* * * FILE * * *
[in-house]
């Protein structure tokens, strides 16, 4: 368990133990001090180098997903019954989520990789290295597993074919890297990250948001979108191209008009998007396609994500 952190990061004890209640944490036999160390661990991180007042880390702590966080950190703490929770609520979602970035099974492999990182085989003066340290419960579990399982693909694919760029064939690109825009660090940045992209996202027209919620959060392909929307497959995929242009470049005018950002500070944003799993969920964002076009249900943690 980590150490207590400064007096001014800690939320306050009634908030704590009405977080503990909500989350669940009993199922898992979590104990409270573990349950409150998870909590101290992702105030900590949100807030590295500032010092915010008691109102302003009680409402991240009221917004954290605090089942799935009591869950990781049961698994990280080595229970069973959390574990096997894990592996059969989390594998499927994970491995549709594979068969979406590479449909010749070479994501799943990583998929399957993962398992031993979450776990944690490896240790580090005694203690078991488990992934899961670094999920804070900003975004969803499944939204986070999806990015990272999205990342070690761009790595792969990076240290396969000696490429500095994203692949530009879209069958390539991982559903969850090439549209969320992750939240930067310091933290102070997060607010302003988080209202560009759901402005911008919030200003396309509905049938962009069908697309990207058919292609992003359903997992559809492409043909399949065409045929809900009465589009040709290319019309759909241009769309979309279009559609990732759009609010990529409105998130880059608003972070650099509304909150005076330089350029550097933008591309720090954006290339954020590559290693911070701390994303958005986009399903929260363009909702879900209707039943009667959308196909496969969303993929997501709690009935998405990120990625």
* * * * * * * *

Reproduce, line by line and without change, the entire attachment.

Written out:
[in-house]
């Protein structure tokens, strides 16, 4: 368990133990001090180098997903019954989520990789290295597993074919890297990250948001979108191209008009998007396609994500 952190990061004890209640944490036999160390661990991180007042880390702590966080950190703490929770609520979602970035099974492999990182085989003066340290419960579990399982693909694919760029064939690109825009660090940045992209996202027209919620959060392909929307497959995929242009470049005018950002500070944003799993969920964002076009249900943690 980590150490207590400064007096001014800690939320306050009634908030704590009405977080503990909500989350669940009993199922898992979590104990409270573990349950409150998870909590101290992702105030900590949100807030590295500032010092915010008691109102302003009680409402991240009221917004954290605090089942799935009591869950990781049961698994990280080595229970069973959390574990096997894990592996059969989390594998499927994970491995549709594979068969979406590479449909010749070479994501799943990583998929399957993962398992031993979450776990944690490896240790580090005694203690078991488990992934899961670094999920804070900003975004969803499944939204986070999806990015990272999205990342070690761009790595792969990076240290396969000696490429500095994203692949530009879209069958390539991982559903969850090439549209969320992750939240930067310091933290102070997060607010302003988080209202560009759901402005911008919030200003396309509905049938962009069908697309990207058919292609992003359903997992559809492409043909399949065409045929809900009465589009040709290319019309759909241009769309979309279009559609990732759009609010990529409105998130880059608003972070650099509304909150005076330089350029550097933008591309720090954006290339954020590559290693911070701390994303958005986009399903929260363009909702879900209707039943009667959308196909496969969303993929997501709690009935998405990120990625």